A young Carl Strehlow.

Carl Strehlow

Carl and Frieda Strehlow

Carl Strehlow

Carl Friedrich Theodor Strehlow (1871-1922) is perhaps the most well-known of the missionaries. Under his guidance the dilapidated Finke River Mission rose from the ashes. After arriving at the mission as a young man recently ordained in 1894, he stayed there for almost three decades - the remainder of this life. He was a missionary, linguistic scholar and a humanitarian who left behind an immensely valuable legacy in his linguistic and ethnographic work.

Pastor Carl Strelow and his wife Frieda

Hermannsburg under Pastor Carl Strehlow

Carl Strehlow is perhaps the best known of the missionaries to have worked at Hermannsburg. Appointed by the Immanuel Synod as their first missionary to Hermannsburg, he left a lasting legacy. He was not the only missionary there and many of the achievements in that time were a team effort between him and his wife Frieda Strehlow, co-missionary Pastor Bogner and the lay workers such as builders Mr. Hart and Mr. Haemmerling. Between them they rebuilt the neglected and dilapidated mission.

Sofia with husband Moses sitting beside Albert Namatjira’s father, Jonathon at Jay Creek.

Moses Tjalkabota

The story of Moses Tjalkabota is fascinating. A strong and compelling orator, he embraced Christianity and European ways with enthusiasm and insisted that others should do so too. He repeatedly challenged the traditional Elders and their beliefs and in this, he was probably more influential than the white missionaries themselves.

Hermannsburg 1896

The Stockman’s House

The exact origin of this building is a mystery waiting to be solved; at its core it may be as old as 1896 although there have been many modifications over the years.

School at Hermannsburg Mission Station

Learning at the Mission

One of the most evocative buildings on the mission, it is easy to imagine this building full of the laughter of children, the voice of the teacher leading lessons and no doubt the occasional swish of the cane!

A young Frieda Strehlow and Child

Frieda Strehlow: wife, mother, pioneer

Frieda’s story is amazing! Born Friederike Johanna Henriette Keysser on 31 August 1875 in Bavaria, she fell in love with Carl Strehlow, within 36 hours of meeting him. Her love drove her to travel to what must have seemed like the end of the earth to join him on his mission.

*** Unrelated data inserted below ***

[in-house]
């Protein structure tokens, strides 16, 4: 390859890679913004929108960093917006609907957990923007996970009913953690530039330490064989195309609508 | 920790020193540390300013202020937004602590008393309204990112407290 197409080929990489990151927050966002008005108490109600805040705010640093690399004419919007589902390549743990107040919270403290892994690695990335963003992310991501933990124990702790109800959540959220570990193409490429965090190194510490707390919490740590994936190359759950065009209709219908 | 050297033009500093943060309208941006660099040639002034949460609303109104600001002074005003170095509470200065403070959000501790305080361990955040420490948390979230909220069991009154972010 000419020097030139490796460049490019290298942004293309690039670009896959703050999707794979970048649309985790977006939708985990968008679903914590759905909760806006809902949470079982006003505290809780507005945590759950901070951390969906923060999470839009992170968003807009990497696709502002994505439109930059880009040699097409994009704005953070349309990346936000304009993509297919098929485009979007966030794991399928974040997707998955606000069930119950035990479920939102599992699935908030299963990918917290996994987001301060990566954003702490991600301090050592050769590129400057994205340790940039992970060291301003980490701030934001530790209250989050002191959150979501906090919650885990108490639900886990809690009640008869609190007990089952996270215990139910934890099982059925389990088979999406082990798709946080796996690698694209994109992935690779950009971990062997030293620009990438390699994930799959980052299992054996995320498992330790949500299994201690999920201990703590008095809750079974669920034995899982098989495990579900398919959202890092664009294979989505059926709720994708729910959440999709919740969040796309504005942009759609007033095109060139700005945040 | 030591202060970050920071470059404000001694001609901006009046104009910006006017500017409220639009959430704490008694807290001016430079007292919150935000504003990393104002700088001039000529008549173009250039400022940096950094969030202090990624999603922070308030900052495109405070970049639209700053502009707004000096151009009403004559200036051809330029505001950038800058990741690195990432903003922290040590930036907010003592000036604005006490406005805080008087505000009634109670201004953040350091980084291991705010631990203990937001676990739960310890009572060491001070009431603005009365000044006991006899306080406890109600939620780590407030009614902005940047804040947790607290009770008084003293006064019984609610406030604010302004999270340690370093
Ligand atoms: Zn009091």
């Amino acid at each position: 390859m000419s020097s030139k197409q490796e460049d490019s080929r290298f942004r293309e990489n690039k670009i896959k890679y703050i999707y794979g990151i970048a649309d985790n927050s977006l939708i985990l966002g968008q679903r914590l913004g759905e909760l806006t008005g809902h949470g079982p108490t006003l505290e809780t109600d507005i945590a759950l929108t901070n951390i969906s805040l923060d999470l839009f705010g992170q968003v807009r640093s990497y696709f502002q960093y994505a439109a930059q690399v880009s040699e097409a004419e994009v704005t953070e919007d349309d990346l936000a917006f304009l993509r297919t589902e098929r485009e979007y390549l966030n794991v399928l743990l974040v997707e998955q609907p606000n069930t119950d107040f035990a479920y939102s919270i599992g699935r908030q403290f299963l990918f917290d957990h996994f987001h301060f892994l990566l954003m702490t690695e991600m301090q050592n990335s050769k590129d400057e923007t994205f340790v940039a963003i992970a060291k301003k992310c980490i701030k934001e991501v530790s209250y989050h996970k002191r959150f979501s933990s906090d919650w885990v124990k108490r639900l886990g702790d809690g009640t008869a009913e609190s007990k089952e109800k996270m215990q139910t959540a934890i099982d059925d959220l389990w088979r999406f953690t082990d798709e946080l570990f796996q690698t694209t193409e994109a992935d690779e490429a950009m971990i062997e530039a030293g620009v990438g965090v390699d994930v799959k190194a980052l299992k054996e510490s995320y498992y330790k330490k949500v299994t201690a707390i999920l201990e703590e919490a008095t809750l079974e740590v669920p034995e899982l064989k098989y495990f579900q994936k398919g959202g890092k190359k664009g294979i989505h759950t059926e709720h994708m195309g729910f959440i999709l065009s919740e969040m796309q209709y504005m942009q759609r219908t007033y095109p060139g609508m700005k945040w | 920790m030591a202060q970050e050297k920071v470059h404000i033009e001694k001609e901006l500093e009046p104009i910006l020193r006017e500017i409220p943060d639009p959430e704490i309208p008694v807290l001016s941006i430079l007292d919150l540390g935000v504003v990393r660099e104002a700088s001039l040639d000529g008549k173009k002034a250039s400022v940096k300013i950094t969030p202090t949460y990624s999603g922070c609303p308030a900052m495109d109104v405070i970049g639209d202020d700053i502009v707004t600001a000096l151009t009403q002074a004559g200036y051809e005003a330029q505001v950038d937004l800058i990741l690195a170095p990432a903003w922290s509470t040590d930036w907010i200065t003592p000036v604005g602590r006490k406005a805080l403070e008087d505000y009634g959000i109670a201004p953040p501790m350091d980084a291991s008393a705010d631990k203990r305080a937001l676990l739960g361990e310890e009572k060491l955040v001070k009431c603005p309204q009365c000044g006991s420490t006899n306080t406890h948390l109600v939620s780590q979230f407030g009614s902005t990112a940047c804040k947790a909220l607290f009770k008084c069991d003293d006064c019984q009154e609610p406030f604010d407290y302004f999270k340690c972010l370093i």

Meat house and chopping block

Feeding the Mission

Imagine the storage of meat in the outback heat without the convenience of modern refrigeration! The stone walls and stone floor served to provide an environment as cool as possible for keeping meat.

Horse drawn buggy in front of old church at Hermannnsburg.

A Change of Direction 1922-1926

Following the death of Carl Strehlow. A review of the mission identified several areas of change in the approach of the mission, including the use of native evangelists, Aboriginal work-based training and the development of a commercial cattle business

Paul Albrecht

Mission to Town - Hermannsburg Mission under Pastor Albrecht

Pastor Paul Albrecht grew up at Hermannsburg, the son of Pastor F.W Albrecht and Minna. His work as Field Superintendent for Finke River Mission was at a crucial time of change, as assimilationist policies gave way to policies of self-determination. During his tenure Hermannsburg transitioned from an active mission station to the heritage precinct you see today alongside the modern township of Ntaria.

Ted Strehlow. First journey to Barrow Cree

Theodor Georg Heinrich Strehlow (1908-1978)

Ted or Theodor Georg Heinrich (T.G.H.) Strehlow’s story is fascinating. The son of the missionary Carl and Frieda, he spent his formative years growing up on Hermannsburg Mission, leaving only on the tragic journey on which his father died. He returned to Central Australia many years later as the local patrol officer and anthropologist and picked up where his father left off recording the culture of the Arrarnta people and their neighbours.